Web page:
The rise in mutual fund investments should also be looked at in the light of the lacklustre returns from other asset classes. Gold prices have been flat over the last one year. India’s gold imports declined 24 per cent between April 2016 and February 2017, thanks to the reduced appetite of investors.

Also, according to some fund managers, after the demonetisation of Rs 500 and 1,000 currency notes, the shift towards financial instruments from physical investments has only sped up.

The Association of Mutual Funds of India has been taking initiatives to boost mutual fund penetration. In 2013, AMFI launched the District Adoption Programme (DAP), under which fund houses were asked to adopt districts across the country where they would push mutual funds through financial literacy and investor education programmes. Thirty of the 44 mutual fund houses in the country have adopted some 200 districts under the DAP so far, and thousands of investor awareness and education programmes are being conducted by mutual fund houses each year.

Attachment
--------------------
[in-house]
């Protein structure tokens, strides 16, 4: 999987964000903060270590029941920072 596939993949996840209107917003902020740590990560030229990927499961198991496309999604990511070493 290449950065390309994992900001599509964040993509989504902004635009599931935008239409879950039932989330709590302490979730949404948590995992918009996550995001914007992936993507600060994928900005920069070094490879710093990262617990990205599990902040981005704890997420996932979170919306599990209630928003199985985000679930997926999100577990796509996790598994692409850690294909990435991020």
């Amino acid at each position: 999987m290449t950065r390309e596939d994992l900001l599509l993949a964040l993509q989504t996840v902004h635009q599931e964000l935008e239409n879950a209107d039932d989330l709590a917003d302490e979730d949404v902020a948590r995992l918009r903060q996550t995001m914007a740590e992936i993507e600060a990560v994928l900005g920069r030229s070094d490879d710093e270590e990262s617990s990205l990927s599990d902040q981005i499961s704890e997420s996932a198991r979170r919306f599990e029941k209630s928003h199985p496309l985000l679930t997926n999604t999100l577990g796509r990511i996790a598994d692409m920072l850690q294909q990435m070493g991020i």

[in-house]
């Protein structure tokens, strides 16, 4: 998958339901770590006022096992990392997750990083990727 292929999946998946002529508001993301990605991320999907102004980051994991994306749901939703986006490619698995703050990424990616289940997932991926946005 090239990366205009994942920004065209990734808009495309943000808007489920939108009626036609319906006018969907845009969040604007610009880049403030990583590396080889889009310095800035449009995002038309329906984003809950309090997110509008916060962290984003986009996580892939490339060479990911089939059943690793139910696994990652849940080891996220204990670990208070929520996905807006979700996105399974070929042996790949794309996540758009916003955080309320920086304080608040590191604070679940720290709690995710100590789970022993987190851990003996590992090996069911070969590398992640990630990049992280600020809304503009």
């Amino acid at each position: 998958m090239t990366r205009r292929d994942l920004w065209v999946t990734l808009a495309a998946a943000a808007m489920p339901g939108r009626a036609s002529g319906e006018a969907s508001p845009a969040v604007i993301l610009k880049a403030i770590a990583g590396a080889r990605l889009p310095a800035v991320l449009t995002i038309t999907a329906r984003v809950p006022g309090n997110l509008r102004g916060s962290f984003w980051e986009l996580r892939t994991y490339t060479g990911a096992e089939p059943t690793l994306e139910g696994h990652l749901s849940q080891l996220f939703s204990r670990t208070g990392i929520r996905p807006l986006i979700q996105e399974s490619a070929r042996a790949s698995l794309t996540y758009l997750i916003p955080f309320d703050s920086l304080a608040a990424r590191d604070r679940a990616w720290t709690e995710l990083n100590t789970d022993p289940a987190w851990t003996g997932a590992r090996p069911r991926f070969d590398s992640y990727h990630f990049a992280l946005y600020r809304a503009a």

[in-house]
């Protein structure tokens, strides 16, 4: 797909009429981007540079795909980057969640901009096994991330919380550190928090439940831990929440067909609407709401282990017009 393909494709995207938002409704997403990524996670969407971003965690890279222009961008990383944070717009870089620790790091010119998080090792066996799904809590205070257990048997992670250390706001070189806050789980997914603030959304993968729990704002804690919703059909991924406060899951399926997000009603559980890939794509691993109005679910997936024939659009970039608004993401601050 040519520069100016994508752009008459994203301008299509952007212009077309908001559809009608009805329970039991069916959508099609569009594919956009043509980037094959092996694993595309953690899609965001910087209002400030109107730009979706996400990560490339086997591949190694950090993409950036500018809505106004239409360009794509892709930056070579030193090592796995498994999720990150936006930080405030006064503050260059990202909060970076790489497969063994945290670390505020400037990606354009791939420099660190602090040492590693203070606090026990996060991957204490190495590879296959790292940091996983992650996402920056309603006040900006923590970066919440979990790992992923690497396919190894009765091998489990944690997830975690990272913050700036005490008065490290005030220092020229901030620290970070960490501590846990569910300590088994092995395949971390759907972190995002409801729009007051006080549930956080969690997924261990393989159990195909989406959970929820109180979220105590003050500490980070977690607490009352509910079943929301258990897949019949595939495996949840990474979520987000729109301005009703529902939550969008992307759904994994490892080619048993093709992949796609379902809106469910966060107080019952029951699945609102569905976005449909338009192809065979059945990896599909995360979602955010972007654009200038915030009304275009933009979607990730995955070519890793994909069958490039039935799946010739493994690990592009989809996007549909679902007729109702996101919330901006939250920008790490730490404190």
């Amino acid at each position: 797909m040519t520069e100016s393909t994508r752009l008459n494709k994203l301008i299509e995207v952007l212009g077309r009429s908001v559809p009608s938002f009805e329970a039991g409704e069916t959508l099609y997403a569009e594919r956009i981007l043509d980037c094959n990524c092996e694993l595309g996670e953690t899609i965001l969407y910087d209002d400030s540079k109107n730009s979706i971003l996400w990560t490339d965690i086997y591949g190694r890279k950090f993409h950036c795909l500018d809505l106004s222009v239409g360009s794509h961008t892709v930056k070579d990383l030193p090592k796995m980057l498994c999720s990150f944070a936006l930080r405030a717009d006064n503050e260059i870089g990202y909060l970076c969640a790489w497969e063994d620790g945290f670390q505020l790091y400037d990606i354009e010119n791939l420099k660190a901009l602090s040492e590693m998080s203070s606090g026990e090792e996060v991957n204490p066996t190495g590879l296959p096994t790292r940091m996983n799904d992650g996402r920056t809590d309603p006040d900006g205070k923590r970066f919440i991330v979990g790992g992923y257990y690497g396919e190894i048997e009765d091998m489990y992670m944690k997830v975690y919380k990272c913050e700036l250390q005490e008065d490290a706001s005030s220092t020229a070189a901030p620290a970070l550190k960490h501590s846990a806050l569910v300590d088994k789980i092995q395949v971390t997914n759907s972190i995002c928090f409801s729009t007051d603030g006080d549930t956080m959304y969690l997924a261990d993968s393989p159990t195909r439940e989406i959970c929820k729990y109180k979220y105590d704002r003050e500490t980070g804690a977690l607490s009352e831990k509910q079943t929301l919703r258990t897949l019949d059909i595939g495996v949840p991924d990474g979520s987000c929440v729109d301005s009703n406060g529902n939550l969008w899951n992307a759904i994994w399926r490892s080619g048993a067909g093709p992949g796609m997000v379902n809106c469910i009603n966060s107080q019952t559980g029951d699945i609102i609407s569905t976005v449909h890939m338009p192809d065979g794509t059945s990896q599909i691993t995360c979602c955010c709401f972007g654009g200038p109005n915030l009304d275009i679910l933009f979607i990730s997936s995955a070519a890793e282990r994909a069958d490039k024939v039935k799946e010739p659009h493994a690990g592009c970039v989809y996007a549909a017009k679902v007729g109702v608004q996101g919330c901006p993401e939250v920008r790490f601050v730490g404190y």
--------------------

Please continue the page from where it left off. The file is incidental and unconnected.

“On an average, we are conducting 1,200 events each year,” said said A. Balasubramanian, CEO, Birla Sun Life AMC and chairman of AMFI. “We tie up with local media in these markets, while also looking to connect with youngsters through university tie-ups.”

Fund houses are expanding not only their branch networks, but also the reach and focus of their branches to cover more towns. “There is a lack of penetration in small towns, and so fund houses are trying to reach out aggressively. These investors typically invested in bank deposits and with interest rates falling, there is a rising interest to invest in fixed income funds. Also, our growth across equity fund assets under management in B15 markets is ahead of the T15 markets,” said Balasubramanian.

Motilal Oswal’s growth in the smaller markets is also ahead of that in the top cities, said Somaiyaa. B15 markets now contribute around 25 per cent of its total assets under management.